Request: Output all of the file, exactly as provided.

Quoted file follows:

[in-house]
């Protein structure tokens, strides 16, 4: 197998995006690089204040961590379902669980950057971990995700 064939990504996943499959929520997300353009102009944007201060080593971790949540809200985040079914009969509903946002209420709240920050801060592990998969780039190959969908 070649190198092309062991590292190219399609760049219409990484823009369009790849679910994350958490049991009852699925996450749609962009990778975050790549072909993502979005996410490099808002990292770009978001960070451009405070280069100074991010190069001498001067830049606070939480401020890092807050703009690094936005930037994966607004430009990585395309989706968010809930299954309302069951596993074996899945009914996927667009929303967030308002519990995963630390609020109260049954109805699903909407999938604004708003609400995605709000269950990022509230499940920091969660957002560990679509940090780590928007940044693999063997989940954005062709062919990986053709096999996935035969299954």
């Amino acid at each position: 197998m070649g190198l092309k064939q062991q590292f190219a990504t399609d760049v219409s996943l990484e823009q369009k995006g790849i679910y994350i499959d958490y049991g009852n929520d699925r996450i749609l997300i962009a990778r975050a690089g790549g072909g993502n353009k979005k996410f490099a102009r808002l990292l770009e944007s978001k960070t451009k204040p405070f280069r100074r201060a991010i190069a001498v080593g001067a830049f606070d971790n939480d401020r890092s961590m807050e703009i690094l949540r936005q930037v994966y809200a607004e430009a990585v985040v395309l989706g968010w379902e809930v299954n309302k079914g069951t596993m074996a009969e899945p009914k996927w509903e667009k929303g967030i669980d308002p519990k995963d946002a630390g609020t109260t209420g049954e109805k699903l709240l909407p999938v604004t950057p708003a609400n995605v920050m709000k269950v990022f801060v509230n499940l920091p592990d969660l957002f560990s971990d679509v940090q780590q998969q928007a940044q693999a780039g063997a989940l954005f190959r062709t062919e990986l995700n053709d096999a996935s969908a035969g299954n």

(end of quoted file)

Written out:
[in-house]
């Protein structure tokens, strides 16, 4: 197998995006690089204040961590379902669980950057971990995700 064939990504996943499959929520997300353009102009944007201060080593971790949540809200985040079914009969509903946002209420709240920050801060592990998969780039190959969908 070649190198092309062991590292190219399609760049219409990484823009369009790849679910994350958490049991009852699925996450749609962009990778975050790549072909993502979005996410490099808002990292770009978001960070451009405070280069100074991010190069001498001067830049606070939480401020890092807050703009690094936005930037994966607004430009990585395309989706968010809930299954309302069951596993074996899945009914996927667009929303967030308002519990995963630390609020109260049954109805699903909407999938604004708003609400995605709000269950990022509230499940920091969660957002560990679509940090780590928007940044693999063997989940954005062709062919990986053709096999996935035969299954």
């Amino acid at each position: 197998m070649g190198l092309k064939q062991q590292f190219a990504t399609d760049v219409s996943l990484e823009q369009k995006g790849i679910y994350i499959d958490y049991g009852n929520d699925r996450i749609l997300i962009a990778r975050a690089g790549g072909g993502n353009k979005k996410f490099a102009r808002l990292l770009e944007s978001k960070t451009k204040p405070f280069r100074r201060a991010i190069a001498v080593g001067a830049f606070d971790n939480d401020r890092s961590m807050e703009i690094l949540r936005q930037v994966y809200a607004e430009a990585v985040v395309l989706g968010w379902e809930v299954n309302k079914g069951t596993m074996a009969e899945p009914k996927w509903e667009k929303g967030i669980d308002p519990k995963d946002a630390g609020t109260t209420g049954e109805k699903l709240l909407p999938v604004t950057p708003a609400n995605v920050m709000k269950v990022f801060v509230n499940l920091p592990d969660l957002f560990s971990d679509v940090q780590q998969q928007a940044q693999a780039g063997a989940l954005f190959r062709t062919e990986l995700n053709d096999a996935s969908a035969g299954n």